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NYC Suffers Significant Drop in International Investment

Peter Hauspurg Peter Hauspurg, chairman and CEO of Eastern Consolidated

NEW YORK CITY—Total investment sales volume and international investment property sales fell sharply last year in Manhattan, a sign of a market in transition.

Brokerage firm Eastern Consolidated in its 36-page “View From the Street” annual report on the 2017 Manhattan investment sales market notes that overall investment sales activity in Manhattan fell 41% in 2017 to $23 billion as compared to a year earlier. In fact, last year’s investment sales volume was the lowest since 2010 when sales in Manhattan totaled just $14 billion.

“The slowdown is a reflection of a turning market, and when a market turns there tends to be a lull in sales activity as buyers and sellers adjust their expectations,” says Peter Hauspurg, chairman and CEO of Eastern Consolidated.

A major source of investment capital in 2016 was international players based in China, Germany, Canada, Hong Kong and Israel for example. Eastern Consolidated reports that there was a “significant retrenchment” in 2017 by international investors who recorded more than $1 billion in investment property purchases in Manhattan the previous year.

While international investors still accounted for 35% of all investment property sales in Manhattan last year, this sector’s market share fell from a 42% market share in 2016 and 46% in 2015.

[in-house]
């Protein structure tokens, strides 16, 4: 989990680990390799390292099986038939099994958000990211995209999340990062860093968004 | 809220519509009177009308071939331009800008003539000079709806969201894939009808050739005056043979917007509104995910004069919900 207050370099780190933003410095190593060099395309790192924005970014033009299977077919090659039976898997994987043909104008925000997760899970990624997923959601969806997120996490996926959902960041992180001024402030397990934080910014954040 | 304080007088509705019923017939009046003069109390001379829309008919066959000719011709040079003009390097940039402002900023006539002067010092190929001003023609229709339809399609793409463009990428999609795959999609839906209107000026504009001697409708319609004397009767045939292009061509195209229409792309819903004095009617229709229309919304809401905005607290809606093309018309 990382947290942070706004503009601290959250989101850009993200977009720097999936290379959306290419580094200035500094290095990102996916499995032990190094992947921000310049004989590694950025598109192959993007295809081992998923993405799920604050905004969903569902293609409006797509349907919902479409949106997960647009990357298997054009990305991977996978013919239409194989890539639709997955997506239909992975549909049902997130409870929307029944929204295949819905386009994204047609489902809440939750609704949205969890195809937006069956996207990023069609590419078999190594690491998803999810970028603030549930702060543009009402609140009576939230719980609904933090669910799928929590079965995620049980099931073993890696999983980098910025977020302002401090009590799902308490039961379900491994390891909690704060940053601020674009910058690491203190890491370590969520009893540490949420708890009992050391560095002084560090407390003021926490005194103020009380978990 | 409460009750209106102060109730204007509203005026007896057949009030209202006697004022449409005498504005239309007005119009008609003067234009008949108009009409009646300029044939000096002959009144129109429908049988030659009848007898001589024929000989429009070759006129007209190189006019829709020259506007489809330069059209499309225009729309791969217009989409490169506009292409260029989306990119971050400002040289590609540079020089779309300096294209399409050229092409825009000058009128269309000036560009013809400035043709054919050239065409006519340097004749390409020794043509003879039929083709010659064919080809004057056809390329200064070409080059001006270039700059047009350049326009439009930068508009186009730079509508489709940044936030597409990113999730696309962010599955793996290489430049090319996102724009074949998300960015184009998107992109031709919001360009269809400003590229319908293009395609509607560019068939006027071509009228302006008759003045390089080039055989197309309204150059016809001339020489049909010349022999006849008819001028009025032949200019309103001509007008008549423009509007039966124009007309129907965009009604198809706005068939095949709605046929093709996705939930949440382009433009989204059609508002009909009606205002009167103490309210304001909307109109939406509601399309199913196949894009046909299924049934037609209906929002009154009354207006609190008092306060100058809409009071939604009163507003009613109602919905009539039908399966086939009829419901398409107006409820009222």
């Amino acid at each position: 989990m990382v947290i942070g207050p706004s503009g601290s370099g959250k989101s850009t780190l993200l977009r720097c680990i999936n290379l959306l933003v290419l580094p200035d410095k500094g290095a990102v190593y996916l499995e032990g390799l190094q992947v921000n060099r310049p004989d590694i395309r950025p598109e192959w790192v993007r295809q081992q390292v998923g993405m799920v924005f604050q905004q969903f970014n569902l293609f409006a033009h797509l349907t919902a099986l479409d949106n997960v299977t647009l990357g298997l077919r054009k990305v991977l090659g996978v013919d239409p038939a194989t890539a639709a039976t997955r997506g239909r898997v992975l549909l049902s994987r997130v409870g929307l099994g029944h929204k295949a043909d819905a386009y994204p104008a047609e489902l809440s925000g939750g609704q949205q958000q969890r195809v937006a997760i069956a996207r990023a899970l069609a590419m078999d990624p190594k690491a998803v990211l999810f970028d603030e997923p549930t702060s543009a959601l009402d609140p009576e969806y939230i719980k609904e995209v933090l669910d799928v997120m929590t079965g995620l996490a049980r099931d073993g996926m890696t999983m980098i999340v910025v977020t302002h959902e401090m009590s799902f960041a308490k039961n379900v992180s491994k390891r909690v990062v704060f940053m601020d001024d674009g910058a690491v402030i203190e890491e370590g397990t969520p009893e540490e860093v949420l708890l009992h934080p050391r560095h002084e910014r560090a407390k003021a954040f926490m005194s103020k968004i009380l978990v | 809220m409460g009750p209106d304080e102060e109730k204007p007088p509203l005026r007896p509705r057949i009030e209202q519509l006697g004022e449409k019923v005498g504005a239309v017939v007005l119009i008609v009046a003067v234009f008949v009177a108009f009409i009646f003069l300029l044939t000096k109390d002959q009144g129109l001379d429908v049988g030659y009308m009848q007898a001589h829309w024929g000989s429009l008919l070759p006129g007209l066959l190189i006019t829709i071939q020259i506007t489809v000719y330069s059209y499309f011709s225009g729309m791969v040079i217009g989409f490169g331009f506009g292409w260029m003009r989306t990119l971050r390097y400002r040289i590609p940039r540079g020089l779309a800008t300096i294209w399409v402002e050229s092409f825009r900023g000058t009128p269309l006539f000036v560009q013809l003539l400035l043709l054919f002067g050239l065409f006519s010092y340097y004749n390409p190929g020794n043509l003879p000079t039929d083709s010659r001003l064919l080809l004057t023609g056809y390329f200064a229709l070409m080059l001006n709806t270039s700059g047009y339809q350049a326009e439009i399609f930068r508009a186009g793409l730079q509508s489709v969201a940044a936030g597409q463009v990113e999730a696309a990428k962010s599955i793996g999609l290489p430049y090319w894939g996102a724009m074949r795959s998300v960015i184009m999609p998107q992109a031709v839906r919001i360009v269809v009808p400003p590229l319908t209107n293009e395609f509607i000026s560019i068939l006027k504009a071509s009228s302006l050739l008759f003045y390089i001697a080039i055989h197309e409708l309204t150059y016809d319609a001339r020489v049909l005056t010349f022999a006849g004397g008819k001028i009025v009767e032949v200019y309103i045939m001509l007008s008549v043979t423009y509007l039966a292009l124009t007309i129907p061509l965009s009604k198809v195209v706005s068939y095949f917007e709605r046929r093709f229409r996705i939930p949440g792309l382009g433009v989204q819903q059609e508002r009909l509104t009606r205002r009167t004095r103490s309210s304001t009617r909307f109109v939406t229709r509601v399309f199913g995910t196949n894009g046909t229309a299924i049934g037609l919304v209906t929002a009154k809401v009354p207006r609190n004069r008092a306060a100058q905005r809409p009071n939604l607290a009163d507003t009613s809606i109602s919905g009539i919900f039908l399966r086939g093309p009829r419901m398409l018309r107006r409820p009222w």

Last year’s pullback by international investors followed a 37% decline in overseas investment in 2016 when total international investment in Manhattan was $17.58 billion. Foreign investment in Manhattan real estate hit a peak of $27.9 billion in 2015, according to Eastern Consolidated.

Chinese buyers invested $2.5 billion in Manhattan commercial real estate in 2017, a 62% decline from the previous year; German buyers invested $838.5 million, a 64% decline; UK buyers invested $188 million, an 87% decrease; Canadian buyers invested $1 billion, a 19% decline; and buyers from Hong Kong invested $547 million, a 55% decline. In addition, Israeli investment fell 74% year-over-year to $180 million.

In terms of other sources of capital, REITs’ market share rose sharply from 3% in 2016 to 15% last year. Another sector that saw its market share fall was institutional buyers, which accounted for 19% of the sales last year, a sharp decrease from 2016’s market share.

The Midtown West section of the borough earned the top spot for the second year for investment sales at $5.1 billion. Other bright spots were the West Village and Chelsea that Eastern Consolidated reports secured more investment sales dollars in 2017 than the previous year. The West Village enjoyed a 146% spike in dollar volume to $1.16 billion, while Chelsea registered a much more modest 8% increase in dollar volume to $2.1 billion. All other Manhattan neighborhoods saw year-to-year declines in investment sales in 2017 as compared to the previous year.

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